Review: Wolf Hall

Grace Murray 12 February 2015

Given the relentless fervour that has surrounded the Wolf Hall brand for several years now, some check on its runaway success feels long overdue. But if this much-anticipated adaptation has not quite matched the popular acclaim of its source-material, as declining ratings would seem to indicate, this is no reflection on the quality on the drama produced.

An impressive cast, headed by Mark Rylance and Damian Lewis, extends to even the more minor roles, evoking the sheer density of personalities at court. Jonathan Pryce as a newly vulnerable Wolsey is particularly notable, suggesting at once defencelessness and a more sinister past. Ultimately it is of course Rylance who, as Thomas Cromwell, is the heart of the show, and the understated, restrained nature of his performance works well, providing a solid centre from which to view an increasingly unsteady world.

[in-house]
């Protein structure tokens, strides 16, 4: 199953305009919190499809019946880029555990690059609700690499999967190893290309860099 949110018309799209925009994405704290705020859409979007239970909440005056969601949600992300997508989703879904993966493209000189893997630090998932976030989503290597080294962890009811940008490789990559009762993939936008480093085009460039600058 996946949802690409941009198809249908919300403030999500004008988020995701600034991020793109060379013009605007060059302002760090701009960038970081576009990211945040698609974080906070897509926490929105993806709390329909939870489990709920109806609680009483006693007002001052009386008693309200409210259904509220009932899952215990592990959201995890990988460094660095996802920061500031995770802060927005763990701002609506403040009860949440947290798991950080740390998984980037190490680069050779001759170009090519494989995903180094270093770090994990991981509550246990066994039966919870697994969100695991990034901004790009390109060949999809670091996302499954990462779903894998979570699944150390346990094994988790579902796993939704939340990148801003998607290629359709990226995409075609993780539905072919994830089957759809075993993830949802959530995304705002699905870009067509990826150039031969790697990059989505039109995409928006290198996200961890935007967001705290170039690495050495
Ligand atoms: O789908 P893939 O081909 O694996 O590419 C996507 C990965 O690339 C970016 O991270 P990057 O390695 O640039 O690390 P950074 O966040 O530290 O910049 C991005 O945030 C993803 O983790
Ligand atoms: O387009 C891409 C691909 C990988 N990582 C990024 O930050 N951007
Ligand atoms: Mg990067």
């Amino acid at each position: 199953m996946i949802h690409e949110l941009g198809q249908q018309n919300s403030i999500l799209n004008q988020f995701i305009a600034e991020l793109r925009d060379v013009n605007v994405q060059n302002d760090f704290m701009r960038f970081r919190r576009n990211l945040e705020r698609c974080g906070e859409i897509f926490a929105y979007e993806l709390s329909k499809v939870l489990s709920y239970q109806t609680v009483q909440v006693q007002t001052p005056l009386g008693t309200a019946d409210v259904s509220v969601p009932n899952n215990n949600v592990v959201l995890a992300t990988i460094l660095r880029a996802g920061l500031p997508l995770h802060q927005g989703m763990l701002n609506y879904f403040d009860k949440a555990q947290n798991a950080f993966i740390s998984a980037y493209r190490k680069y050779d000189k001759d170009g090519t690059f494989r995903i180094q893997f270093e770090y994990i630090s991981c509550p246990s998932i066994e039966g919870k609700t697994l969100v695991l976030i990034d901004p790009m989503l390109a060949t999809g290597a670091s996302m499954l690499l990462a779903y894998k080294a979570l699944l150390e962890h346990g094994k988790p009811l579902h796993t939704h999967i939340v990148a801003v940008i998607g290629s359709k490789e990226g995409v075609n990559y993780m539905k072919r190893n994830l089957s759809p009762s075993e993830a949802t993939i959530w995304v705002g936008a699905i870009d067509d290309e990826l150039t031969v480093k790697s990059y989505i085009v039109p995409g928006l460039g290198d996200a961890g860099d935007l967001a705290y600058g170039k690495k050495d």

A corresponding modesty in direction may well prove Wolf Hall’s greatest strength. Sets are authentic and suitably Holbein-esque, but overly-contrived, ostentatious grandeur is eschewed in favour of a more “lived-in” feel, allowing locations to feel like actual homes rather than museums. More significantly, the flamboyant Machiavellianism familiar to audiences of Rome or Game of Thrones is distinctly absent in these opening episodes, a wise move which has invested the various unfolding plots with human weight rather than purely sensational intrigue.

One suspects this will serve future episodes well when the promised onslaught truly begins. And indeed, it will ultimately be these next instalments which, as they chart Cromwell’s rapid ascent, determine whether Wolf Hall is simply a well-produced adaptation of a bestseller, or a classic BBC drama in its own right.